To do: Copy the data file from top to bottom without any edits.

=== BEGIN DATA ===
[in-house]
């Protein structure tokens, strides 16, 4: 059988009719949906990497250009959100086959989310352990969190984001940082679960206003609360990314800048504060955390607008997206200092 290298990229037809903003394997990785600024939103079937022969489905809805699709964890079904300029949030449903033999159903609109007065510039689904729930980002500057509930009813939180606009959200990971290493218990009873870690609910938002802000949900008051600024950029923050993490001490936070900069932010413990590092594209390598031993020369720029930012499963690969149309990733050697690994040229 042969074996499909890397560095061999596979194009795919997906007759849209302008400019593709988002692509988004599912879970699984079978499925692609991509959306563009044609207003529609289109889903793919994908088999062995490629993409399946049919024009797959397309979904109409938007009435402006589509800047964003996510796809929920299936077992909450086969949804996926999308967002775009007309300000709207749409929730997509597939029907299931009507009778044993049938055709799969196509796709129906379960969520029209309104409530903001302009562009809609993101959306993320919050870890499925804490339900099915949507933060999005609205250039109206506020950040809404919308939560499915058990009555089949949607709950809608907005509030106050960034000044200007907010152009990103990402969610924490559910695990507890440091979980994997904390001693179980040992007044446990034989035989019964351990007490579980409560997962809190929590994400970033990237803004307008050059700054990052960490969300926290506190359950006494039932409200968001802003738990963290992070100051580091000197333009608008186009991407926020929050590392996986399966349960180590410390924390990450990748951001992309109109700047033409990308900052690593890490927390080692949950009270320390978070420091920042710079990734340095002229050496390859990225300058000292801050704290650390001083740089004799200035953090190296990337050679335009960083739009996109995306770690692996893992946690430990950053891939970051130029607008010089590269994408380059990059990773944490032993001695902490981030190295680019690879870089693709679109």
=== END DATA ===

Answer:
[in-house]
């Protein structure tokens, strides 16, 4: 059988009719949906990497250009959100086959989310352990969190984001940082679960206003609360990314800048504060955390607008997206200092 290298990229037809903003394997990785600024939103079937022969489905809805699709964890079904300029949030449903033999159903609109007065510039689904729930980002500057509930009813939180606009959200990971290493218990009873870690609910938002802000949900008051600024950029923050993490001490936070900069932010413990590092594209390598031993020369720029930012499963690969149309990733050697690994040229 042969074996499909890397560095061999596979194009795919997906007759849209302008400019593709988002692509988004599912879970699984079978499925692609991509959306563009044609207003529609289109889903793919994908088999062995490629993409399946049919024009797959397309979904109409938007009435402006589509800047964003996510796809929920299936077992909450086969949804996926999308967002775009007309300000709207749409929730997509597939029907299931009507009778044993049938055709799969196509796709129906379960969520029209309104409530903001302009562009809609993101959306993320919050870890499925804490339900099915949507933060999005609205250039109206506020950040809404919308939560499915058990009555089949949607709950809608907005509030106050960034000044200007907010152009990103990402969610924490559910695990507890440091979980994997904390001693179980040992007044446990034989035989019964351990007490579980409560997962809190929590994400970033990237803004307008050059700054990052960490969300926290506190359950006494039932409200968001802003738990963290992070100051580091000197333009608008186009991407926020929050590392996986399966349960180590410390924390990450990748951001992309109109700047033409990308900052690593890490927390080692949950009270320390978070420091920042710079990734340095002229050496390859990225300058000292801050704290650390001083740089004799200035953090190296990337050679335009960083739009996109995306770690692996893992946690430990950053891939970051130029607008010089590269994408380059990059990773944490032993001695902490981030190295680019690879870089693709679109």